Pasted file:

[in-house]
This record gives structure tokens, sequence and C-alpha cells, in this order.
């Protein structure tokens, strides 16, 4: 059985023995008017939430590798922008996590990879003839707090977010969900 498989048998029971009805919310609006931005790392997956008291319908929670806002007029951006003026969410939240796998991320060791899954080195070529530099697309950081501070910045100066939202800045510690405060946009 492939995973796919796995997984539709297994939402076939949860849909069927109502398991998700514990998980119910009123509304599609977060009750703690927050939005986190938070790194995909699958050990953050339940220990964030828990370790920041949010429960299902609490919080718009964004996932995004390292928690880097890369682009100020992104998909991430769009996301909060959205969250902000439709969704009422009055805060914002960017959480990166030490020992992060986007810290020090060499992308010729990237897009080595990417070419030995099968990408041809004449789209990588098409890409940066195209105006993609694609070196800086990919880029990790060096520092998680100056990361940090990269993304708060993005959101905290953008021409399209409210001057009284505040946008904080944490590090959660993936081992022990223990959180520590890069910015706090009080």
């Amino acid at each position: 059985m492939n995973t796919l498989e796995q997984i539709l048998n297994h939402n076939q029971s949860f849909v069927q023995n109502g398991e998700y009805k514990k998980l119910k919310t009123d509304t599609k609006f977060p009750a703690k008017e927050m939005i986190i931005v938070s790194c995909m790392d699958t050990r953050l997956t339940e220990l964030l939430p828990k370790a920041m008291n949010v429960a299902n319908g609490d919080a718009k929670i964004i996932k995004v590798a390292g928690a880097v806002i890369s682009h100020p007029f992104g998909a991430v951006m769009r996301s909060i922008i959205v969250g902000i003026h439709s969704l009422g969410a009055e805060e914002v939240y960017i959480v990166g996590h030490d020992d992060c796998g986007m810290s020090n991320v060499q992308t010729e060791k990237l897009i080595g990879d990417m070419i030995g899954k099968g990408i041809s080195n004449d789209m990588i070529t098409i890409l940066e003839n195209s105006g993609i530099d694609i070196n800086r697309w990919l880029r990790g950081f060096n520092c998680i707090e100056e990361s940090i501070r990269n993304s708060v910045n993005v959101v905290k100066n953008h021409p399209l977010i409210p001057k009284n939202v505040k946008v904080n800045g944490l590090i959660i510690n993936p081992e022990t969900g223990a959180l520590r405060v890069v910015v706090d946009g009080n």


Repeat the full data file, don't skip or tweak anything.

[in-house]
This record gives structure tokens, sequence and C-alpha cells, in this order.
């Protein structure tokens, strides 16, 4: 059985023995008017939430590798922008996590990879003839707090977010969900 498989048998029971009805919310609006931005790392997956008291319908929670806002007029951006003026969410939240796998991320060791899954080195070529530099697309950081501070910045100066939202800045510690405060946009 492939995973796919796995997984539709297994939402076939949860849909069927109502398991998700514990998980119910009123509304599609977060009750703690927050939005986190938070790194995909699958050990953050339940220990964030828990370790920041949010429960299902609490919080718009964004996932995004390292928690880097890369682009100020992104998909991430769009996301909060959205969250902000439709969704009422009055805060914002960017959480990166030490020992992060986007810290020090060499992308010729990237897009080595990417070419030995099968990408041809004449789209990588098409890409940066195209105006993609694609070196800086990919880029990790060096520092998680100056990361940090990269993304708060993005959101905290953008021409399209409210001057009284505040946008904080944490590090959660993936081992022990223990959180520590890069910015706090009080």
């Amino acid at each position: 059985m492939n995973t796919l498989e796995q997984i539709l048998n297994h939402n076939q029971s949860f849909v069927q023995n109502g398991e998700y009805k514990k998980l119910k919310t009123d509304t599609k609006f977060p009750a703690k008017e927050m939005i986190i931005v938070s790194c995909m790392d699958t050990r953050l997956t339940e220990l964030l939430p828990k370790a920041m008291n949010v429960a299902n319908g609490d919080a718009k929670i964004i996932k995004v590798a390292g928690a880097v806002i890369s682009h100020p007029f992104g998909a991430v951006m769009r996301s909060i922008i959205v969250g902000i003026h439709s969704l009422g969410a009055e805060e914002v939240y960017i959480v990166g996590h030490d020992d992060c796998g986007m810290s020090n991320v060499q992308t010729e060791k990237l897009i080595g990879d990417m070419i030995g899954k099968g990408i041809s080195n004449d789209m990588i070529t098409i890409l940066e003839n195209s105006g993609i530099d694609i070196n800086r697309w990919l880029r990790g950081f060096n520092c998680i707090e100056e990361s940090i501070r990269n993304s708060v910045n993005v959101v905290k100066n953008h021409p399209l977010i409210p001057k009284n939202v505040k946008v904080n800045g944490l590090i959660i510690n993936p081992e022990t969900g223990a959180l520590r405060v890069v910015v706090d946009g009080n």